Windows Server 2003 doesn't introduce many new clustering concepts, but it does extend clustering capabilities throughout most of the Windows Server 2003 family. New clusterable applications and services are also available, making creating high-availability network services easier.
One of the most important changes to clustering is that the Cluster Service is now available on three of the four Windows Server 2003 editions: Standard, Enterprise, and Datacenter. Cluster Service clusters can also contain up to eight nodes, double the number of Windows 2000. Note that Standard Edition supports only two-node clusters.
Windows's other major clustering technology, Network Load Balancing (NLB), is now available in four editions of Windows Server 2003, not just Enterprise (formerly Advanced) and Datacenter, as was the case in Windows 2000. Network Load Balancing is a crucial technology for deploying scalable, high-workload Web sites and .NET Web Services, so it's easy to understand why Microsoft chose to include the technology in all editions.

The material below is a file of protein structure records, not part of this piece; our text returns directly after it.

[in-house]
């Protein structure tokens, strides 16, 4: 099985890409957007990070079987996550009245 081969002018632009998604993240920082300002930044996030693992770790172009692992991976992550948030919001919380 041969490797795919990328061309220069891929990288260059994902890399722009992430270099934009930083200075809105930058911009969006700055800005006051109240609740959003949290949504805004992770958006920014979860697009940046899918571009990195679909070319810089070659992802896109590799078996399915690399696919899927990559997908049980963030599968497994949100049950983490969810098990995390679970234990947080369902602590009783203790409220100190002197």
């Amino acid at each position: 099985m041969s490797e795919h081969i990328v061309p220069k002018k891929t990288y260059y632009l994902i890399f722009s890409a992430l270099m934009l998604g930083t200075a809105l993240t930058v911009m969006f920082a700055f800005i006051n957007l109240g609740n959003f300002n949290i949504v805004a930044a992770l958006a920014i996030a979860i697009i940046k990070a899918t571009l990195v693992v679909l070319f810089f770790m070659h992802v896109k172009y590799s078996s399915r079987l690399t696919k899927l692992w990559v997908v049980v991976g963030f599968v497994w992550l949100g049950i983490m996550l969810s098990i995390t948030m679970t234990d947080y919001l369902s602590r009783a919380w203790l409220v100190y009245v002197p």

Both of these clustering technologies have been available in prior versions of Windows. However, some of the details of their operation, as well as how they're managed, have been updated for Windows Server 2003. We'll cover both technologies in this chapter, including detailed, step-by-step instructions for using them.